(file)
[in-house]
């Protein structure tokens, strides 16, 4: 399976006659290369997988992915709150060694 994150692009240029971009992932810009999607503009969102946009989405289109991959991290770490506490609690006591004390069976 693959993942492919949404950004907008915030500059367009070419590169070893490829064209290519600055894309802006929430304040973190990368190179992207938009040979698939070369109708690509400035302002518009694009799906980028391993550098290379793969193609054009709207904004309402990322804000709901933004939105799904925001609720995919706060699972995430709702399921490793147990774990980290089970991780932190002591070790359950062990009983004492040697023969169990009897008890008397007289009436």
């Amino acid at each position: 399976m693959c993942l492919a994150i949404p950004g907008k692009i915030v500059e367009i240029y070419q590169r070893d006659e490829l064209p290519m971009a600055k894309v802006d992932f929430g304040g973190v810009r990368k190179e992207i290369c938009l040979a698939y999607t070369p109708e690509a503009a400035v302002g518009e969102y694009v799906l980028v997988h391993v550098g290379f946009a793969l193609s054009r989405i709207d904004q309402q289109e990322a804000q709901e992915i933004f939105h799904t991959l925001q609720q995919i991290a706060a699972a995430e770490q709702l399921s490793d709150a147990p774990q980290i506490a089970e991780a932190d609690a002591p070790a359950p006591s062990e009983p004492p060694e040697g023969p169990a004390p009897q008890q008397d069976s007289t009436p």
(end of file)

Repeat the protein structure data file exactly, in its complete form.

[in-house]
């Protein structure tokens, strides 16, 4: 399976006659290369997988992915709150060694 994150692009240029971009992932810009999607503009969102946009989405289109991959991290770490506490609690006591004390069976 693959993942492919949404950004907008915030500059367009070419590169070893490829064209290519600055894309802006929430304040973190990368190179992207938009040979698939070369109708690509400035302002518009694009799906980028391993550098290379793969193609054009709207904004309402990322804000709901933004939105799904925001609720995919706060699972995430709702399921490793147990774990980290089970991780932190002591070790359950062990009983004492040697023969169990009897008890008397007289009436």
């Amino acid at each position: 399976m693959c993942l492919a994150i949404p950004g907008k692009i915030v500059e367009i240029y070419q590169r070893d006659e490829l064209p290519m971009a600055k894309v802006d992932f929430g304040g973190v810009r990368k190179e992207i290369c938009l040979a698939y999607t070369p109708e690509a503009a400035v302002g518009e969102y694009v799906l980028v997988h391993v550098g290379f946009a793969l193609s054009r989405i709207d904004q309402q289109e990322a804000q709901e992915i933004f939105h799904t991959l925001q609720q995919i991290a706060a699972a995430e770490q709702l399921s490793d709150a147990p774990q980290i506490a089970e991780a932190d609690a002591p070790a359950p006591s062990e009983p004492p060694e040697g023969p169990a004390p009897q008890q008397d069976s007289t009436p």